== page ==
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Yesterday November 27, the European Commission published the final version of the long awaited PSD2 Regulatory Technical Standards on Secure Communications and Secure Customer Authentication. The SCA RTS was accompanied by a press release and a Memo which can be seen as a Q&A document.
One of the hottest topics that has been the subject of intensive lobbying on both the banking side and the fintech side has been that of the so called "screen scraping". In general terms, the banking side favored the banning of screen scraping on the basis of security and costs. The fintech side favored the use of screen scraping as a safety net for situations where APIs don't function properly. If you are interested in the subject, I suggest you read the elevator vs staircase trilogy I wrote a while ago to fully understand the subject. You can start here. Alternatively, you can watch this short video to understand the fintech side of the debate.
Bear in mind, that this is the first time an industry is forced to give free access to their customer's data to a potential competitor. In some cases it might be a win-win situation, but not necessarily, so there are plenty of reasons to justify the positions of both sides. However, it is undeniable that there will be many situations where there will not be an adequate incentive to provide an industrial strength API service.
Now that the final SCA RTS is published, the debate is over. Well, it will be over if both the European Council and the European Parliament approve this final document, which I presume they will. Although I might be proven wrong.
And what does the SCA RTS says in this regards? I will use the Q&A document for this, as the answer is clear cut.
What data can TPPs access and use via "screen scraping"? According to the Commission, With these new rules, it will no longer be allowed to access the customer's data through the use of the techniques of "screen scraping". So, it's game over for screen scraping in the context of PSD2. At least, for screen scraping as we knew it. Because according to the Commission, Screen scraping means accessing the data through the customer interface with the use of the customer's security credentials. Through screen scraping, TPPs can access customer data without any further identification vis-à-vis the banks. In other words, what the RTS is preventing is access to customer data without proper identification of the third party towards the bank (the ASPSP in PSD2 terms) that holds the customer data. For those interested in the details, this is described in Article 32 "General obligations for access interfaces". So this is something that is required both for the dedicated interface (a.k.a. API) and for what was previously called direct access (also briefly called "the interfaces used for authentication and communication with the account servicing payment service provider’s payment services users" a.k.a. electronic banking).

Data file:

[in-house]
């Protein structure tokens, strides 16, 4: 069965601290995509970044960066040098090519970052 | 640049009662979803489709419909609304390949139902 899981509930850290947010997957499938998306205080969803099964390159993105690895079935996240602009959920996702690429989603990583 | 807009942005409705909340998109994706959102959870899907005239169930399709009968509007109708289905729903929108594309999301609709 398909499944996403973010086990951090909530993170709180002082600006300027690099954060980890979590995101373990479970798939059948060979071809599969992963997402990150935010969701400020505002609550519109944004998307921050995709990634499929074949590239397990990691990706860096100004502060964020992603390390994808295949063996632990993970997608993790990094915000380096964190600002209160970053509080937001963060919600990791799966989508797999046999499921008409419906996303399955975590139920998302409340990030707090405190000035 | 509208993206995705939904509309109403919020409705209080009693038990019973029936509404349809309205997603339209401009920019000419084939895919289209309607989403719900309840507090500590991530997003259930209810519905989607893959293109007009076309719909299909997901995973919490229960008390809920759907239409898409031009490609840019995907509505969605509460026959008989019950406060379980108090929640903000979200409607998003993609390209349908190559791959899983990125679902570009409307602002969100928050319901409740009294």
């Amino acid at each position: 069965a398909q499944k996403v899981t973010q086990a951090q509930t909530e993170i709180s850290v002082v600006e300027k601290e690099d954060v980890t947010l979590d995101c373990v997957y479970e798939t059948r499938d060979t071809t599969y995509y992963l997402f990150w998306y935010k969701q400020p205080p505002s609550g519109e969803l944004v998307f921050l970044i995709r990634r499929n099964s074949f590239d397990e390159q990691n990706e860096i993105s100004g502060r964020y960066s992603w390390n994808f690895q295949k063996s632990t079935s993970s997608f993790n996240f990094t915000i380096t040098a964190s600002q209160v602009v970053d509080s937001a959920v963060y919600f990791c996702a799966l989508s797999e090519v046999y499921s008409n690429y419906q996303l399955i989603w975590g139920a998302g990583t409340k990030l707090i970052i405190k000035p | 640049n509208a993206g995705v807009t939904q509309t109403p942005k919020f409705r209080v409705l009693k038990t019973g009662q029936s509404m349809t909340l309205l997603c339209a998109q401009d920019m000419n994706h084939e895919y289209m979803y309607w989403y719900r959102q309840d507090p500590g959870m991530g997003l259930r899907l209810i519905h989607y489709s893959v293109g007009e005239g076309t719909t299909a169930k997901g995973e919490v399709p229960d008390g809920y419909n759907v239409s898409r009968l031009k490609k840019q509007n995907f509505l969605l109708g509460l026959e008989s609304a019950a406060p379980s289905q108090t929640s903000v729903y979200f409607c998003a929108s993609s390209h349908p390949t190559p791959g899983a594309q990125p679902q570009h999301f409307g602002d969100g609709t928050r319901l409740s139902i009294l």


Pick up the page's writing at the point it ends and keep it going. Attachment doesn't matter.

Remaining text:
So, the RTS still gives the bank a choice of two interfaces; Implementing a dedicated interface/API, which is the best possible interface if it is well implemented and cared for, or implementing electronic banking with a TPP identification layer in front of it.
In case a bank decides to go for the API route, it will also have to set an identification layer in front of the electronic banking (or share it with the identification layer of the API) which will then serve as a fallback mechanism. What this means is that third parties will have to use the API if it exists, and if it works properly. In case it doesn't work properly, then the third parties will be able to access via electronic banking after identifying themselves with a qualified certificate, using what was previously known as screen scraping.
There is however a possibility for banks to have an exemption from providing a fallback mechanism. National authorities will be able to provide such exemptions for those banks that during a 6 month period prove that their API's perform according to a set of KPIs that are still to be defined by a mix of banks and fintechs. Of course this exemption can be retired if the API ceases to function properly for a period of time (2 weeks, according to the RTS).
Lastly, screen scraping will still be used for non PSD2 regulated information, such as deposits, loans, pension plans, shares, investment funds, etc. unless banks choose to offer an API that works better than screen scraping of electronic banking, and, is either free or cheaper than screen scraping.
This article originally appeared at: finextra.com